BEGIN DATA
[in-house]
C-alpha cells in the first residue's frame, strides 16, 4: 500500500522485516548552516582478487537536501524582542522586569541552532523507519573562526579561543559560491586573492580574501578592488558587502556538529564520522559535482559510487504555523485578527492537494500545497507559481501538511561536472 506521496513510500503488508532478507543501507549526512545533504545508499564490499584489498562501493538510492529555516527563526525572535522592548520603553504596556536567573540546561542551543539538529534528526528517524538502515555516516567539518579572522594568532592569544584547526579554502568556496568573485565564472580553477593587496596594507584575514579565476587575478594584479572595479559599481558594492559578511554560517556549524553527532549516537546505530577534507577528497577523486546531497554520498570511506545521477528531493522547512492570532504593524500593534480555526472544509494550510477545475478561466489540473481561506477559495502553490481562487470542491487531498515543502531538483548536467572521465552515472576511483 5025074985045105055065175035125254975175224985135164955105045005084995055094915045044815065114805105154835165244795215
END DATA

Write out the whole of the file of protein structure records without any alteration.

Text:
[in-house]
C-alpha cells in the first residue's frame, strides 16, 4: 500500500522485516548552516582478487537536501524582542522586569541552532523507519573562526579561543559560491586573492580574501578592488558587502556538529564520522559535482559510487504555523485578527492537494500545497507559481501538511561536472 506521496513510500503488508532478507543501507549526512545533504545508499564490499584489498562501493538510492529555516527563526525572535522592548520603553504596556536567573540546561542551543539538529534528526528517524538502515555516516567539518579572522594568532592569544584547526579554502568556496568573485565564472580553477593587496596594507584575514579565476587575478594584479572595479559599481558594492559578511554560517556549524553527532549516537546505530577534507577528497577523486546531497554520498570511506545521477528531493522547512492570532504593524500593534480555526472544509494550510477545475478561466489540473481561506477559495502553490481562487470542491487531498515543502531538483548536467572521465552515472576511483 5025074985045105055065175035125254975175224985135164955105045005084995055094915045044815065114805105154835165244795215